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Ilana Eisenberg argues for the federal government on February 29.

Domestic Violence

Clarence Thomas Breaks 10-Year Silence to Question Domestic Violence Gun Ban

In a Supreme Court case where convicted domestic abusers want their gun rights restored, the Justice raised concerns about protecting the Second Amendment.

Justice Clarence Thomas, famous for his quiet participation in Supreme Court proceedings, broke his decade-long silence on Monday morning during arguments for a case concerning the Lautenberg Amendment, the federal law which bans domestic abusers from owning guns.

The question came at the end of the justices’ question time in Voisine v. United States, a case in which two Maine men convicted of domestic violence are claiming that they should be exempt from the Lautenberg Amendment’s prohibition. As Ilana Eisenstein, the attorney representing the federal government, wrapped up her arguments, she asked if there were any further questions.

Justice Thomas, who hasn’t questioned an attorney since February 22, 2006, spoke up: “One question,” he said, causing reporters to snap to attention and reach for their pens. “Can you give me another example where a misdemeanor suspends a constitutional right permanently?”

Thomas and Eisenstein went back and forth for five minutes, focusing largely on the impact that the domestic violence gun ban has on Second Amendment rights. 

As The Trace reported earlier this month, one of the petitioners in the case, Stephen Voisine, has been convicted 14 times of misdemeanor domestic violence for assaulting several partners. He has also violated four protective orders. The other petitioner, William E. Armstrong III, had previous convictions for assaulting his wife, and a sentencing court in Maine expressed worry that he had a “long-term problem” with violence against women.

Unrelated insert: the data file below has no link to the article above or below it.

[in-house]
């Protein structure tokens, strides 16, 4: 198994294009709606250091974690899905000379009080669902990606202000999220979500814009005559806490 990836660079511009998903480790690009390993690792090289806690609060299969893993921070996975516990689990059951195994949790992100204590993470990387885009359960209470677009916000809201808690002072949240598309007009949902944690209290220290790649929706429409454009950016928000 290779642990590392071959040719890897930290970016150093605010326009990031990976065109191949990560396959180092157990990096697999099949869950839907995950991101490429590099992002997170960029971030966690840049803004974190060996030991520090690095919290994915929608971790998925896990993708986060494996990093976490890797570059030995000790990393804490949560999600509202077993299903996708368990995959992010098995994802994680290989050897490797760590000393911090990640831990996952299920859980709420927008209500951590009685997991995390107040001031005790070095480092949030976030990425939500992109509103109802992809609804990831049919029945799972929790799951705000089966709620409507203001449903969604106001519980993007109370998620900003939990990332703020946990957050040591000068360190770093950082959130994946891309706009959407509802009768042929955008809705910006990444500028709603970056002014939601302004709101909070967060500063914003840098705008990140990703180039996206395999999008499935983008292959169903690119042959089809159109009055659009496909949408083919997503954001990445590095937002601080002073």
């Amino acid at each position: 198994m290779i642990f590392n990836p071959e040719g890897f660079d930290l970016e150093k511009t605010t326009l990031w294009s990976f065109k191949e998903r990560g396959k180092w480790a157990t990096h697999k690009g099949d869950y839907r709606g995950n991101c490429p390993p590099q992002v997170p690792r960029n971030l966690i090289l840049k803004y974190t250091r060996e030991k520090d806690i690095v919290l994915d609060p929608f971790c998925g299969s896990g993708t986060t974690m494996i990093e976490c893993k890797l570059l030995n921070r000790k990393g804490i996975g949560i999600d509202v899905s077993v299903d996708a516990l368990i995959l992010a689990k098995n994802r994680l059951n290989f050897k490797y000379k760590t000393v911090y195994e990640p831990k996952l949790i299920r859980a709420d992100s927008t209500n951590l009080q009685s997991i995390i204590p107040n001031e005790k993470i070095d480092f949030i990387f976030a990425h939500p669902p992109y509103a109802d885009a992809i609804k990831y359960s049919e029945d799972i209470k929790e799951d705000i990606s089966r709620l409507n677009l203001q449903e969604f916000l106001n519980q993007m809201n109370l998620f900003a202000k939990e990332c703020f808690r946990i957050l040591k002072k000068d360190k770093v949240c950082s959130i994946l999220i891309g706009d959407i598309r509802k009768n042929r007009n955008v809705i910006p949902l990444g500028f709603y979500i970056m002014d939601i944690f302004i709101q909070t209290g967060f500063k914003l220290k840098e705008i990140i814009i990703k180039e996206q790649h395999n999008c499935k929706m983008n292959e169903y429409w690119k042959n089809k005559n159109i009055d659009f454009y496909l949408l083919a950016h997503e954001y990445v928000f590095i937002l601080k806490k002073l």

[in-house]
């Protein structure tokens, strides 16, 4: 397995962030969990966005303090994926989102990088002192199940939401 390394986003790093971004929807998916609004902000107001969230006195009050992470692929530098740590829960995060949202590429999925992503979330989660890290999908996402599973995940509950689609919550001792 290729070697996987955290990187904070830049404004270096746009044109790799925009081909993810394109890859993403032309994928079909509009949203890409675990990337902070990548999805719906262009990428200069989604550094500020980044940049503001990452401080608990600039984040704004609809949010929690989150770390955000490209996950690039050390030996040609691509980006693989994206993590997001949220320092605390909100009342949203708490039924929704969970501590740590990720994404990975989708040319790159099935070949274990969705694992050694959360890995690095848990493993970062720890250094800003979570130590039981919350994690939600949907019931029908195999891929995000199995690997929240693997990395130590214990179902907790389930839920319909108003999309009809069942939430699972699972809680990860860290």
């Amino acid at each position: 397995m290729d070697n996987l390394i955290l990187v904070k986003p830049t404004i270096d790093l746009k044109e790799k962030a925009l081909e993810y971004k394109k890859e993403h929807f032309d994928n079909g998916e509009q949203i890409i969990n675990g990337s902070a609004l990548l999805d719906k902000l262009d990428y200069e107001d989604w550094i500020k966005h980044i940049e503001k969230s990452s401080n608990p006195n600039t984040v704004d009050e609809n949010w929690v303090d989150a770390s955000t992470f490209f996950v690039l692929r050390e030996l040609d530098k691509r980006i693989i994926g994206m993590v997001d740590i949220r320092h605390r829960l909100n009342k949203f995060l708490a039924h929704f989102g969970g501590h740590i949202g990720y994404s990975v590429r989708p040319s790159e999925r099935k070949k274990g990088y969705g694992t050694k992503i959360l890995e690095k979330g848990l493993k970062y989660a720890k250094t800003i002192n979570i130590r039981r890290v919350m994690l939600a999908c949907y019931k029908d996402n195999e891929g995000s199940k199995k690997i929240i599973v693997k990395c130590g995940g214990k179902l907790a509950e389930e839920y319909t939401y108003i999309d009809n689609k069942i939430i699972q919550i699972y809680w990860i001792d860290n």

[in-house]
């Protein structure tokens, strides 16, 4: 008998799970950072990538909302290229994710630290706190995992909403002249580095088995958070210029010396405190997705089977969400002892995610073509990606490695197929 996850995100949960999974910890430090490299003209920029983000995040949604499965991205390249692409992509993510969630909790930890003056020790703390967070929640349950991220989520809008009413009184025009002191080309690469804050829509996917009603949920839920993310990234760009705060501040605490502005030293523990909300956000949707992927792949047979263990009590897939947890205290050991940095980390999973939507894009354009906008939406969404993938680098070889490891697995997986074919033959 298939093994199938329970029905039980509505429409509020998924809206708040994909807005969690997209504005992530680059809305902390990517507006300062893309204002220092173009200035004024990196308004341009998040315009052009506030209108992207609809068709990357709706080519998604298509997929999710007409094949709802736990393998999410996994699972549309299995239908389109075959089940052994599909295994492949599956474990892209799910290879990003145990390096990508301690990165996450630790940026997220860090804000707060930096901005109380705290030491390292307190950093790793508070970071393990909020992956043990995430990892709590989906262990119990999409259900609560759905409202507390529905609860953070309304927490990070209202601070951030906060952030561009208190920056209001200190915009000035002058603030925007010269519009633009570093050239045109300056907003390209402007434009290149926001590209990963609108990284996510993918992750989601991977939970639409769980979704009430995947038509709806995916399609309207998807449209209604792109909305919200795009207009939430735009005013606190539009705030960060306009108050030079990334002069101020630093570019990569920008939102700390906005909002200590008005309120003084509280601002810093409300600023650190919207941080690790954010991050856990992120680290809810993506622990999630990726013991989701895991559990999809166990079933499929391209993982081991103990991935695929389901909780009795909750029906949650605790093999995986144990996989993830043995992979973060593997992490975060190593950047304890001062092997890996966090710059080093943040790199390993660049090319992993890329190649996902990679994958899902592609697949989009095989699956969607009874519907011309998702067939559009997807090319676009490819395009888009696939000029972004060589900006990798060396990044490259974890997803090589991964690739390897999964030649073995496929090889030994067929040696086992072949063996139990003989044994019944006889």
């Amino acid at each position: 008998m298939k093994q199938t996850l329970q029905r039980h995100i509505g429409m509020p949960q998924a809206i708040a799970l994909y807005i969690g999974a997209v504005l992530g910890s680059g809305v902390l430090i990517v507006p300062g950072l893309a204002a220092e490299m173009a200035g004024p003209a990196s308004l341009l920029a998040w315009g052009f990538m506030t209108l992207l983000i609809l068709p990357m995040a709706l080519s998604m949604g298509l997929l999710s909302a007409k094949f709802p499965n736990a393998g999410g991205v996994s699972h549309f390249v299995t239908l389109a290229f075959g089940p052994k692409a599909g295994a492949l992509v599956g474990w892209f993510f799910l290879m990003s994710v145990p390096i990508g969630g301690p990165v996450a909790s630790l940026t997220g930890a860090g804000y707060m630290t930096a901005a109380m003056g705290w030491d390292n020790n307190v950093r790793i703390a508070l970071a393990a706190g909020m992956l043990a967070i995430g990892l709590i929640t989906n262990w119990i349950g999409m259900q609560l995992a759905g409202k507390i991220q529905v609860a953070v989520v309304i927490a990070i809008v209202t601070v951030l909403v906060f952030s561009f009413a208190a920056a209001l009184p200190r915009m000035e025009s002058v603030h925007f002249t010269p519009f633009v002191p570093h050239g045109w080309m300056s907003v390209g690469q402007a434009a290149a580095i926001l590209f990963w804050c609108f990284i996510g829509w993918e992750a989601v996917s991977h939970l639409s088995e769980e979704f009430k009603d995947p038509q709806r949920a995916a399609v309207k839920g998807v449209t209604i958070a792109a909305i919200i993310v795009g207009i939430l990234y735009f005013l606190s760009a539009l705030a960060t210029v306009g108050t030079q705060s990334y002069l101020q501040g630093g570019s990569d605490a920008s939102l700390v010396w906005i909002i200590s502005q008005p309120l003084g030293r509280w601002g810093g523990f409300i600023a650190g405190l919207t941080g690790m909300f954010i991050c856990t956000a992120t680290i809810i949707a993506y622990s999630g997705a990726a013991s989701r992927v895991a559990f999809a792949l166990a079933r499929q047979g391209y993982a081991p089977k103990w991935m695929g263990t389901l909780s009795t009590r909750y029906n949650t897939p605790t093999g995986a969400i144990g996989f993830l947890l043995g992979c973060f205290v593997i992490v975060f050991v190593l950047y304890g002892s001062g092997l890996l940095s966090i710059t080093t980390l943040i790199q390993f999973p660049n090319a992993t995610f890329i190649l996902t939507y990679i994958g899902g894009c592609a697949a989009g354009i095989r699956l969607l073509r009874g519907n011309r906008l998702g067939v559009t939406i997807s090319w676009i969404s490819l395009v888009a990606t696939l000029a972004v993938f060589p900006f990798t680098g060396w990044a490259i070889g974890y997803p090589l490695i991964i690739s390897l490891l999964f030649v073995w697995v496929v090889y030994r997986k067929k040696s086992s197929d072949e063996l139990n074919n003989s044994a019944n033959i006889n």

Federal officials learned that despite these domestic violence convictions, both Voisine and Armstrong continued to own guns — triggering separate convictions for unlawful weapons possession. The men hope to overturn those charges by convincing the Supreme Court that the reckless behavior that led to their many misdemeanor charges does not fall under the definition of domestic violence used in the Lautenberg Amendment.

Thomas, a defender of gun rights and an ideological ally of the recently deceased Justice Antonin Scalia, was suspicious of the connection between Voisine and Armstrong’s prior assaults against their partners and their subsequent convictions for owning firearms illegally. He asked Eisenstein if Voisine and Armstrong should not be subject to the federal gun ban because they didn’t use guns to hurt their partners.

Thomas:

“Would you have a better case if this were a gun crime?”

Eisenstein answered by saying that domestic violence is a good predictor for future gun violence and can be part of a pattern of long-standing and dangerous behavior:

Your Honor, I think it would be perhaps a better case, except that the evidence that Congress relied on … ties initial crimes of battery to future gun violence. That evidence is extremely strong. And Congress recognized that this was a recurring escalating offense.”

Eisenstein also cited a behavioral link between men who commit domestic violence and those who use guns to kill their partners. (If a gun is introduced into a relationship where there is abuse, the chance of homicide increases twelve-fold.) 

Thomas’s line of questioning came despite the court’s refusal to hear an argument that the Lautenberg Amendment violated Second Amendment rights when it took the case last October. When Thomas pressed the issue by asking whether other fundamental rights, like speech, could be taken away based on misdemeanor conduct, Justice Breyer reminded the court that the case centered on the definition of domestic violence, not gun rights: “Our point is, we don’t have to decide that here,” said Breyer.

Both Thomas and the late Scalia felt that the bar for restrictions to the Second Amendment should be kept very high. But now that Scalia’s seat is empty, court watchers wonder if Thomas may be speaking up to fill the ideological void. As Steve Vladeck, a law professor at American University, told CNN, “That he’s now asking questions — for the first time in over a decade — is as powerful evidence of the impact of Justice Scalia’s absence as anything we’ve seen from the justices thus far.”

[Illustration: Art Lien]